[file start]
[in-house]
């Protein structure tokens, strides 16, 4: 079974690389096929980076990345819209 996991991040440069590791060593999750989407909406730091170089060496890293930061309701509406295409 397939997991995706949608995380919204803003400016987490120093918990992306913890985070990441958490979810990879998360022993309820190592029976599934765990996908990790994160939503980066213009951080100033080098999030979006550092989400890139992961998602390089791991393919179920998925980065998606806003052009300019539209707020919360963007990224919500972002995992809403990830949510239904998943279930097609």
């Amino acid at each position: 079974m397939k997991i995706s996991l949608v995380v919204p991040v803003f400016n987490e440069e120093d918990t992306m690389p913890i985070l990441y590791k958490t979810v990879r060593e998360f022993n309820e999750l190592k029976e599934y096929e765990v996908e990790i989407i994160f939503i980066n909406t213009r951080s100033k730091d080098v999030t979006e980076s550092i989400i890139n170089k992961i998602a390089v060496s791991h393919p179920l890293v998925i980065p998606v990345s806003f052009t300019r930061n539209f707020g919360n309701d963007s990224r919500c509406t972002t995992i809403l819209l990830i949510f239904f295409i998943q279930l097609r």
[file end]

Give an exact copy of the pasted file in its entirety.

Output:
[in-house]
């Protein structure tokens, strides 16, 4: 079974690389096929980076990345819209 996991991040440069590791060593999750989407909406730091170089060496890293930061309701509406295409 397939997991995706949608995380919204803003400016987490120093918990992306913890985070990441958490979810990879998360022993309820190592029976599934765990996908990790994160939503980066213009951080100033080098999030979006550092989400890139992961998602390089791991393919179920998925980065998606806003052009300019539209707020919360963007990224919500972002995992809403990830949510239904998943279930097609």
């Amino acid at each position: 079974m397939k997991i995706s996991l949608v995380v919204p991040v803003f400016n987490e440069e120093d918990t992306m690389p913890i985070l990441y590791k958490t979810v990879r060593e998360f022993n309820e999750l190592k029976e599934y096929e765990v996908e990790i989407i994160f939503i980066n909406t213009r951080s100033k730091d080098v999030t979006e980076s550092i989400i890139n170089k992961i998602a390089v060496s791991h393919p179920l890293v998925i980065p998606v990345s806003f052009t300019r930061n539209f707020g919360n309701d963007s990224r919500c509406t972002t995992i809403l819209l990830i949510f239904f295409i998943q279930l097609r």